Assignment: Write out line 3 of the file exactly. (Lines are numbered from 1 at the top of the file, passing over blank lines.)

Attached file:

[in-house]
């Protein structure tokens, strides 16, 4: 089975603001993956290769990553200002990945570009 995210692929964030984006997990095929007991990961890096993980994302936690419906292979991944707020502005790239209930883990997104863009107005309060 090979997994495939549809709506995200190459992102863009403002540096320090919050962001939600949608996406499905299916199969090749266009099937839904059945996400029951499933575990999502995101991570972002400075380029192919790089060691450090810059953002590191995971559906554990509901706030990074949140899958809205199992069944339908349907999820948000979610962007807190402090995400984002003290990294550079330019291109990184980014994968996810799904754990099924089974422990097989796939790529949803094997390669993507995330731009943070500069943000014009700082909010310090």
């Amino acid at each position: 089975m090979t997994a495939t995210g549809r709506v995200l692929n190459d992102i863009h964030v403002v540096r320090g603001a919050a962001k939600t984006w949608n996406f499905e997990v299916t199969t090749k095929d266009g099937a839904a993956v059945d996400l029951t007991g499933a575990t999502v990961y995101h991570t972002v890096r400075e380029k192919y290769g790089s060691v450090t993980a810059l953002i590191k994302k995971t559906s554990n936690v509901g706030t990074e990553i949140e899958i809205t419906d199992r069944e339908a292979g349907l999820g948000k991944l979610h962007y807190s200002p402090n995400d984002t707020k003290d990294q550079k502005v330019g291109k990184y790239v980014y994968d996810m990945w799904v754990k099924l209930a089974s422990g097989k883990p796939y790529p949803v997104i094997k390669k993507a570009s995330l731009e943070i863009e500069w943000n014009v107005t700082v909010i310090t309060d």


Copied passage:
């Amino acid at each position: 089975m090979t997994a495939t995210g549809r709506v995200l692929n190459d992102i863009h964030v403002v540096r320090g603001a919050a962001k939600t984006w949608n996406f499905e997990v299916t199969t090749k095929d266009g099937a839904a993956v059945d996400l029951t007991g499933a575990t999502v990961y995101h991570t972002v890096r400075e380029k192919y290769g790089s060691v450090t993980a810059l953002i590191k994302k995971t559906s554990n936690v509901g706030t990074e990553i949140e899958i809205t419906d199992r069944e339908a292979g349907l999820g948000k991944l979610h962007y807190s200002p402090n995400d984002t707020k003290d990294q550079k502005v330019g291109k990184y790239v980014y994968d996810m990945w799904v754990k099924l209930a089974s422990g097989k883990p796939y790529p949803v997104i094997k390669k993507a570009s995330l731009e943070i863009e500069w943000n014009v107005t700082v909010i310090t309060d």